Tokyo Gas to Acquire Gas Producer Rockcliff for $2.7 Billion 

A unit of Tokyo Gas will buy Texas-based natural gas producer Rockcliff Energy from private equity firm Quantum Energy Partners for $2.7 billion to expand its overseas business, it said. 

Under the deal, TG Natural Resources – 79% owned by Tokyo Gas – will buy all shares in Rockcliff Energy from Quantum Energy Partners.  

The deal comes as part of the Japanese company’s efforts to expand its North American shale gas operations to meet growing demand for natural gas as an energy transition fuel. 

Tokyo Gas, Japan’s biggest city gas supplier, and other utilities are stepping up overseas expansion to counter falling demand in their domestic market. Japan has an ageing population and a declining birthrate, while energy market reform has spurred competition among old-guard utilities. 

With the agreement, TGNR’s natural gas production will quadruple to 1.3 Bcf/d from about 330 MMcfd, making it one of the largest shale gas producers in Texas and Louisiana, according to Tokyo Gas, according to Reuters. 

“We expect our gas production will be more efficient after the acquisition as Rockcliff Energy’s output area is located adjacent to TGNR’s blocks,” Takashi Nakao, senior general manager of global business development at Tokyo Gas, told reporters. 

The production is also close to new LNG export terminals, which are expected to increase demand for natural gas in the future, Nakao said. He added the current plan is to sell all the gas in the U.S. domestic market, though he did not rule out sending it as LNG to Japan at some point. 

Occidental to Acquire Permian Producer CrownRock for $12 Billion 

In a move to expand its holdings in the largest U.S. oilfield, Occidental Petroleum plans to buy Permian basin-focused energy producer CrownRock in a $12 billion cash-and-stock transaction. 

The CrownRock deal, expected to close in the first quarter of 2024, will give Occidental more than 94,000 net acres in the Midland basin of Texas and is expected to boost its Permian production by 170,000 boepd in 2024. Its third-quarter production from the region averaged 588,000 boepd.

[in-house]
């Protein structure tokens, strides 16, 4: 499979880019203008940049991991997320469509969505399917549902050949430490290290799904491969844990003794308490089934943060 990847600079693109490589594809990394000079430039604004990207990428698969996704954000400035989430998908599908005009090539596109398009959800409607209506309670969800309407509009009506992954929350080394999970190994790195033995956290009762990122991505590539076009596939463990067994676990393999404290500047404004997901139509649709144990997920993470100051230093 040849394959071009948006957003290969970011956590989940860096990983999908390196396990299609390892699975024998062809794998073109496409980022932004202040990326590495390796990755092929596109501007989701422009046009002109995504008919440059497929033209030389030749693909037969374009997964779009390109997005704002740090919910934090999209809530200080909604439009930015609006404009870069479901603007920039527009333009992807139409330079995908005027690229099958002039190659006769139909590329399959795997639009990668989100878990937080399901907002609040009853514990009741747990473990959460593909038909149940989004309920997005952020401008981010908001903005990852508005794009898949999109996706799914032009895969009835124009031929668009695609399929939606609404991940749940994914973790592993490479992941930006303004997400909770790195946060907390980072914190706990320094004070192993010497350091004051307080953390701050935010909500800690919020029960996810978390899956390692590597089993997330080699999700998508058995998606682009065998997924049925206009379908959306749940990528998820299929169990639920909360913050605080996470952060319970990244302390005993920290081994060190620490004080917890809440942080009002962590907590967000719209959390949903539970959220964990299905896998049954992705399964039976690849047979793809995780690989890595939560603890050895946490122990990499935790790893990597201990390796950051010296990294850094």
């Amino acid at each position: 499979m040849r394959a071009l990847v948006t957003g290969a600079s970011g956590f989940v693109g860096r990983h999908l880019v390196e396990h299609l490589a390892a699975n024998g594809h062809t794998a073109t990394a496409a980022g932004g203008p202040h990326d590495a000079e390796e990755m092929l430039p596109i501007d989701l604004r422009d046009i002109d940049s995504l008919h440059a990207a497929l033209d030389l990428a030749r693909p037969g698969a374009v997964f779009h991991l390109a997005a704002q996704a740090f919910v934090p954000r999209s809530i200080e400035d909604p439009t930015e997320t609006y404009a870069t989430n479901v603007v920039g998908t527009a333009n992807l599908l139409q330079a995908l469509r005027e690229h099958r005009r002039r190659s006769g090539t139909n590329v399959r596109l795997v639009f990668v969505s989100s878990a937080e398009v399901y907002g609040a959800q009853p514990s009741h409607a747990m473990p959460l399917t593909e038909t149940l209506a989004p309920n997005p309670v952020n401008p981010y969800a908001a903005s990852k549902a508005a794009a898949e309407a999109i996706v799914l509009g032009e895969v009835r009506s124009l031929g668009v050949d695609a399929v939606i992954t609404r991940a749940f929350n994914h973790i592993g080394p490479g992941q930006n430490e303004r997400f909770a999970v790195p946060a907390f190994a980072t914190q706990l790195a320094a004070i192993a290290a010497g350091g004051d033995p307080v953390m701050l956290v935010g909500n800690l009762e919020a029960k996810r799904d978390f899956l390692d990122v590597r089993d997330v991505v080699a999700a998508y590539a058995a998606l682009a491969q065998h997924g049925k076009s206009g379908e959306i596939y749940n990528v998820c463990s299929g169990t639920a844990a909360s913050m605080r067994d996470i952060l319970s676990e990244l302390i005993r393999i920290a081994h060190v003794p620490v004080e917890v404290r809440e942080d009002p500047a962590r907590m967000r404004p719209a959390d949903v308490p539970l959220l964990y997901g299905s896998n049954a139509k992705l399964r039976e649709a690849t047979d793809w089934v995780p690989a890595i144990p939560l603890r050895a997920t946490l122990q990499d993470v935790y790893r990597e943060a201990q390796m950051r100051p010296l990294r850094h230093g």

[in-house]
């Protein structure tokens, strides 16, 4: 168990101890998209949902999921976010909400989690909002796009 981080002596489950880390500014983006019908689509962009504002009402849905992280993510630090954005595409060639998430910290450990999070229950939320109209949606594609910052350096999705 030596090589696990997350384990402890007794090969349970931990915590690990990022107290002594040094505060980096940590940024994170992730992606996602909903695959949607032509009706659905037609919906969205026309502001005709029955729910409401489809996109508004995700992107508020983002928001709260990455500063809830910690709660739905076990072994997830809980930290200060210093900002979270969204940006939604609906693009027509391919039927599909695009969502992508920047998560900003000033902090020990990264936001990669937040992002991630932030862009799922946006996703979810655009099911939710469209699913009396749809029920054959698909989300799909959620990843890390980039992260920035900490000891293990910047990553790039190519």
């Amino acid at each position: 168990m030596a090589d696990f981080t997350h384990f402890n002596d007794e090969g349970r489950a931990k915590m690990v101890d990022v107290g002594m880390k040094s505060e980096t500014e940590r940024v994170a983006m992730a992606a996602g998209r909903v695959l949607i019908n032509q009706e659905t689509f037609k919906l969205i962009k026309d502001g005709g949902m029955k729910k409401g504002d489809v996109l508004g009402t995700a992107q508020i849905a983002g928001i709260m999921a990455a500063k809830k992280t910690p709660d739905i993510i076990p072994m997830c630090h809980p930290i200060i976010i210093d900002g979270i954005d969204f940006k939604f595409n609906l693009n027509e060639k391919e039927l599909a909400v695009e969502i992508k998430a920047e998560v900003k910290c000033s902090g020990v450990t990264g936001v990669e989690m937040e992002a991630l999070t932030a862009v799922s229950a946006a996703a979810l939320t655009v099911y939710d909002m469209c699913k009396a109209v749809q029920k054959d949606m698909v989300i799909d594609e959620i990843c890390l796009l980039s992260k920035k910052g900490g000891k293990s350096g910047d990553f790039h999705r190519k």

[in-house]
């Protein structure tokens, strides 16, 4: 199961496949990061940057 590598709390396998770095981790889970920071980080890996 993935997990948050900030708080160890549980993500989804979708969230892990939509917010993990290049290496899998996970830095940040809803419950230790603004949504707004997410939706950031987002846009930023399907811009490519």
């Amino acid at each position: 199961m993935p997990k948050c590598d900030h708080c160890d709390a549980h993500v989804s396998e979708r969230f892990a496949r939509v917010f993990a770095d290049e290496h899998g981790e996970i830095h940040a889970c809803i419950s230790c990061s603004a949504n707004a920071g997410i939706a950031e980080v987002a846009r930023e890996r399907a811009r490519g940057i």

“We found CrownRock to be a strategic fit, giving us the opportunity to build scale in the Midland Basin and positioning us to drive value creation for our shareholders with immediate free cash flow accretion,” said Occidental CEO Vicki Hollub, in a release to the media. 

Investors have been pushing producers to expand their inventories following Exxon Mobil’s $60 billion deal for Pioneer Natural Resources and Chevron’s $53 billion agreement for Hess in October. 

Houston-based Occidental will finance the purchase of privately-held oil and gas producer CrownRock with $9.1 billion of new debt, the issuance of about $1.7 billion of common equity and the assumption of CrownRock’s $1.2 billion of existing debt, the company said. 

“The CrownRock assets are generally perceived to be of high quality, but investors are likely to question the merits of adding leverage to the Occidental balance sheet at this point in the cycle,” Third Bridge analyst Peter McNally told Reuters. 

Occidental had about $18.60 billion in debt as of Sept. 30, according to a company filing, and the CrownRock deal would be its first major acquisition since a widely criticized and debt-laden purchase of rival Anadarko Petroleum in 2019. 

The company plans to reduce its debt principal by at least $4.5 billion in the next 12 months, as it expects $4.5 billion to $6 billion in proceeds from new asset sales.